My Review of the Portenzo BookCase for the New iPad
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(See the end of the review for a link and coupon code worth 10 percent off for the weekend of 4-6 January 2013!)
Like many people who upgraded from an iPad 2 to the New iPad, I quickly discovered that my old case no longer activated the magnetic wake / stand-by feature of the New iPad. As a result, I was once again in the market for a new iPad case. My previous cases for the original iPad and iPad 2 had been the leather(ish) book style cases, each with some version of a method to allow the iPad to sit at various angles while in the landscape configuration. This time, however, I elected to go with a custom iPad case from Portenzo.
Portenzo’s website allows hundreds of customization options for any new case, and I availed myself of a number of them. I opted for the BookCase style case, with a Navy Blue Morocco exterior, an espresso interior, the brown elastic strap, and I opted as well for the camera cut-out, the stylus compartment, and the IntelliStand feature, which allows the case to prop up the iPad in a landscape viewing position.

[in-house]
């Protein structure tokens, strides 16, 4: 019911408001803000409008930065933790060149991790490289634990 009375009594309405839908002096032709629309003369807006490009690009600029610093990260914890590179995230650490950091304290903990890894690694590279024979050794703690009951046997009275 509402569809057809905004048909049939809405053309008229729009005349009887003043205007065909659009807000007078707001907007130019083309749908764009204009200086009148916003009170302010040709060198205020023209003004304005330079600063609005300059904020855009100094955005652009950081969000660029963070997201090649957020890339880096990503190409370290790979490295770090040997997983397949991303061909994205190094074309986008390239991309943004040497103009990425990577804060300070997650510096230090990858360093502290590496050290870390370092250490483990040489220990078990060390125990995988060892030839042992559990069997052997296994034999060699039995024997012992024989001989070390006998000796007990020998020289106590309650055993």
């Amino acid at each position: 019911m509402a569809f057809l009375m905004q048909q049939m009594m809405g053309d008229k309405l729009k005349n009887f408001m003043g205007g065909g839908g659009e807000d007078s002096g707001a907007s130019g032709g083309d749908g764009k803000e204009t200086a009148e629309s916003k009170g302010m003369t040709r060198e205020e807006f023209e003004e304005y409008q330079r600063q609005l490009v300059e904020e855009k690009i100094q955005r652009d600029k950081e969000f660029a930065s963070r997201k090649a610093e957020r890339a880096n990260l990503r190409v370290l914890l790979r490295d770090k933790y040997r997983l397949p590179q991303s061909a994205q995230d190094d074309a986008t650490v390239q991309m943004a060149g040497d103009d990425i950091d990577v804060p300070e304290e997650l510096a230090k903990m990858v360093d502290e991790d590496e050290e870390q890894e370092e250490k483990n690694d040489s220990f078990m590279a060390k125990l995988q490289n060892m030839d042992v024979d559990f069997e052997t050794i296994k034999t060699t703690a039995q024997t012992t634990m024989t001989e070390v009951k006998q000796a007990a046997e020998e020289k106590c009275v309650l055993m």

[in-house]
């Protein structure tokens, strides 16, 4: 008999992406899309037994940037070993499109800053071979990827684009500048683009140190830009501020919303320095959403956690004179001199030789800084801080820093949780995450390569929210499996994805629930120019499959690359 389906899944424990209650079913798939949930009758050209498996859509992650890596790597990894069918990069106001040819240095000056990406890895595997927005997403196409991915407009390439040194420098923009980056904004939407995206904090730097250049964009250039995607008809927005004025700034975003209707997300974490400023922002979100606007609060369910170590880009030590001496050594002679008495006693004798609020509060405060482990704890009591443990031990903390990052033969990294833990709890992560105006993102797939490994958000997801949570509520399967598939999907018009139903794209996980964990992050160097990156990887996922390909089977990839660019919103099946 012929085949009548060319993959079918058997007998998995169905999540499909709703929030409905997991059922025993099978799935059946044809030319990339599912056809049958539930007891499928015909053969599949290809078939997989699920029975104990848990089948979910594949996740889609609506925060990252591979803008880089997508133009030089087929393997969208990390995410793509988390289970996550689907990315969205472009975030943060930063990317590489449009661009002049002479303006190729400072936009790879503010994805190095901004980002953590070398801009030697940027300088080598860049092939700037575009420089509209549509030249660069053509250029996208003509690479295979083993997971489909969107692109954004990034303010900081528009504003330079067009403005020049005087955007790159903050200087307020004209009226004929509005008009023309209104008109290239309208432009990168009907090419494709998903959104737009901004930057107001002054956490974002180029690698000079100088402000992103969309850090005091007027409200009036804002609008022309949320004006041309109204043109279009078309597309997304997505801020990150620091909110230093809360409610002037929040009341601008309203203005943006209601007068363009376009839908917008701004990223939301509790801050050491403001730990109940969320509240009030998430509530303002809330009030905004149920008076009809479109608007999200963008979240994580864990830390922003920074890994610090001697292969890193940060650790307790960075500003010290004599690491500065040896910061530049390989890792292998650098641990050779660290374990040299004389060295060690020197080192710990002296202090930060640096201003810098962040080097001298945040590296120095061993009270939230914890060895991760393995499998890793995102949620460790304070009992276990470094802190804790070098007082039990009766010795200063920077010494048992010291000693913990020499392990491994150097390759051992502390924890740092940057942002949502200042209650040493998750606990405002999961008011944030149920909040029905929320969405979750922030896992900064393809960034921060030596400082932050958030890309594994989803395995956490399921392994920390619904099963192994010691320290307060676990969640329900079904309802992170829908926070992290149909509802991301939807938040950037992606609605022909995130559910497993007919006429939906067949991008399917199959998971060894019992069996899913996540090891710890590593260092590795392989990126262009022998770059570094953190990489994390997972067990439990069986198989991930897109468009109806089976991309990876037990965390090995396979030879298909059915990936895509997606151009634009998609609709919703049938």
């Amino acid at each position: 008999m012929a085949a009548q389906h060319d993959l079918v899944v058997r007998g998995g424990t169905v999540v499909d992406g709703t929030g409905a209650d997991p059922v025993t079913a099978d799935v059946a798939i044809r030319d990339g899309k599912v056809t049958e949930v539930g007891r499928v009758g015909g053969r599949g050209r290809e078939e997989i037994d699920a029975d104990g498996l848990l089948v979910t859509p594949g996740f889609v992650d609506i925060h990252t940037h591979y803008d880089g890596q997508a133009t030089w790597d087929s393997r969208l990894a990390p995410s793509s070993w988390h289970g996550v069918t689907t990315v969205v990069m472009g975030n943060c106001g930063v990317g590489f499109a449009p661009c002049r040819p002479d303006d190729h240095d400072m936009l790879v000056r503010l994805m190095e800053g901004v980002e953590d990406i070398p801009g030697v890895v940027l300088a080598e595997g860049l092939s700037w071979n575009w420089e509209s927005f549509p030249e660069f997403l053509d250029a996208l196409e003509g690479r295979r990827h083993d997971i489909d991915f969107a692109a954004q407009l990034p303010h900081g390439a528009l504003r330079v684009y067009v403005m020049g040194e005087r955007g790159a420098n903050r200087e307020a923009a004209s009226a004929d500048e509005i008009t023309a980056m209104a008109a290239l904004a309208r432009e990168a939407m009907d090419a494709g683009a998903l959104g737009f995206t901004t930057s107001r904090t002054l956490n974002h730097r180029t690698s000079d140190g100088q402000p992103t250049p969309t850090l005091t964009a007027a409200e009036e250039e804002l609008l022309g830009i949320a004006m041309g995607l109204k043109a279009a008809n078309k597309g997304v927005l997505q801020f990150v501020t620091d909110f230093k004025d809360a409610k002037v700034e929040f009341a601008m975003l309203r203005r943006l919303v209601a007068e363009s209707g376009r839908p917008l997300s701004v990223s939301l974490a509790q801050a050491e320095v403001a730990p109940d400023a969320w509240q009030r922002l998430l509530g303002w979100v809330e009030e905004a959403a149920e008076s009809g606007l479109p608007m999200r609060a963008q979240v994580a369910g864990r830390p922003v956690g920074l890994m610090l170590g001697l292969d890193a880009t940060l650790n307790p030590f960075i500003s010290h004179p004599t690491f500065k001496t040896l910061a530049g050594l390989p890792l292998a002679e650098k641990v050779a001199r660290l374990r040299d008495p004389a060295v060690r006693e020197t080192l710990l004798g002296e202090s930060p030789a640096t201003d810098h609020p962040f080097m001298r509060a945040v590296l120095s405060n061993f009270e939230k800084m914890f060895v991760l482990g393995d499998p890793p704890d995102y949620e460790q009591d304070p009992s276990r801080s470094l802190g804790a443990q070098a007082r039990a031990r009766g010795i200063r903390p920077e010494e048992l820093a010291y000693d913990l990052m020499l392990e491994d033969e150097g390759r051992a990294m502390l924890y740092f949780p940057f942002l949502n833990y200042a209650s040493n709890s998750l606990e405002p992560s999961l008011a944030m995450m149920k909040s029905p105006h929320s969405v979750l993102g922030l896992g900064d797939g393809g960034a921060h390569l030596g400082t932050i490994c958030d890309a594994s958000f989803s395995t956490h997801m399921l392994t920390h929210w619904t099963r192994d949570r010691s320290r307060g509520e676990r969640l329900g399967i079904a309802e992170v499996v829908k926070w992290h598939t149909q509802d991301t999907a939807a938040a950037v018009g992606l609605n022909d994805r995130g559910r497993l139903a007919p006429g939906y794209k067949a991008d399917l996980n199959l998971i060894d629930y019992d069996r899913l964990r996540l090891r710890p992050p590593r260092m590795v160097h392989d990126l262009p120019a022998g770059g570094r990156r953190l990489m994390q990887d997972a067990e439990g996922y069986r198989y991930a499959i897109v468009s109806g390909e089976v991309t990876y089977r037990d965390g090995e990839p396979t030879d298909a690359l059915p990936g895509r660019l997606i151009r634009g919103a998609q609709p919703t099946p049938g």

Upon completion of my order, Portenzo’s convenient “Mega Tracker” let me know that production time was typically 10-15 days. Given my normally obsessive compulsive tracking behaviors and the fact that I was risking my precious new iPad by using it caseless, I visited Portenzo’s Mega Tracker several times a day. Unfortunately, at one point on about Day 16, the Mega Tracker went down for maintenance for a few days. Once it was back up and running, I found that my case was in production and the Mega Tracker allowed me to watch my customized case go through the production process. Exactly 24 days after I ordered my case, it arrived at my front door.